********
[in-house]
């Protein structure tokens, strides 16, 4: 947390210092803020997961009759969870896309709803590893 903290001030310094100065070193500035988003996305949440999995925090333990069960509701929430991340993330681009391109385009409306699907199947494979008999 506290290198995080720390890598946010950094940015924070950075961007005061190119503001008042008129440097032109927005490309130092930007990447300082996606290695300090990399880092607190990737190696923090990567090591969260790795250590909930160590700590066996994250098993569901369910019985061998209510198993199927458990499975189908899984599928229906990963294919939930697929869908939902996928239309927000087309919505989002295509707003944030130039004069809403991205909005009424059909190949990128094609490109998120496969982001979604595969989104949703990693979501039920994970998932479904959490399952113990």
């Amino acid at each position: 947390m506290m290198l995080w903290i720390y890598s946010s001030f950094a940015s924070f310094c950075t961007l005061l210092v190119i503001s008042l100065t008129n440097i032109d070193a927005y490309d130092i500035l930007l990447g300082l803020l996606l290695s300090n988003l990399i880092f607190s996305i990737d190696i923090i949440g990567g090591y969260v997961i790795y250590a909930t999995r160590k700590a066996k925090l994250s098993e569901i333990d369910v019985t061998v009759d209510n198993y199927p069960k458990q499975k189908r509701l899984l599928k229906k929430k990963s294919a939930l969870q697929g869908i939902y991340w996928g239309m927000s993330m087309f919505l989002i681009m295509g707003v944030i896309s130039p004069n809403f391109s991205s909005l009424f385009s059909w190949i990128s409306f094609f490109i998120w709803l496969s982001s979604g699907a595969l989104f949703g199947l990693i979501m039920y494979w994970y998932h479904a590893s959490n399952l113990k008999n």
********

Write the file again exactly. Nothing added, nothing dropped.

[in-house]
């Protein structure tokens, strides 16, 4: 947390210092803020997961009759969870896309709803590893 903290001030310094100065070193500035988003996305949440999995925090333990069960509701929430991340993330681009391109385009409306699907199947494979008999 506290290198995080720390890598946010950094940015924070950075961007005061190119503001008042008129440097032109927005490309130092930007990447300082996606290695300090990399880092607190990737190696923090990567090591969260790795250590909930160590700590066996994250098993569901369910019985061998209510198993199927458990499975189908899984599928229906990963294919939930697929869908939902996928239309927000087309919505989002295509707003944030130039004069809403991205909005009424059909190949990128094609490109998120496969982001979604595969989104949703990693979501039920994970998932479904959490399952113990």
């Amino acid at each position: 947390m506290m290198l995080w903290i720390y890598s946010s001030f950094a940015s924070f310094c950075t961007l005061l210092v190119i503001s008042l100065t008129n440097i032109d070193a927005y490309d130092i500035l930007l990447g300082l803020l996606l290695s300090n988003l990399i880092f607190s996305i990737d190696i923090i949440g990567g090591y969260v997961i790795y250590a909930t999995r160590k700590a066996k925090l994250s098993e569901i333990d369910v019985t061998v009759d209510n198993y199927p069960k458990q499975k189908r509701l899984l599928k229906k929430k990963s294919a939930l969870q697929g869908i939902y991340w996928g239309m927000s993330m087309f919505l989002i681009m295509g707003v944030i896309s130039p004069n809403f391109s991205s909005l009424f385009s059909w190949i990128s409306f094609f490109i998120w709803l496969s982001s979604g699907a595969l989104f949703g199947l990693i979501m039920y494979w994970y998932h479904a590893s959490n399952l113990k008999n």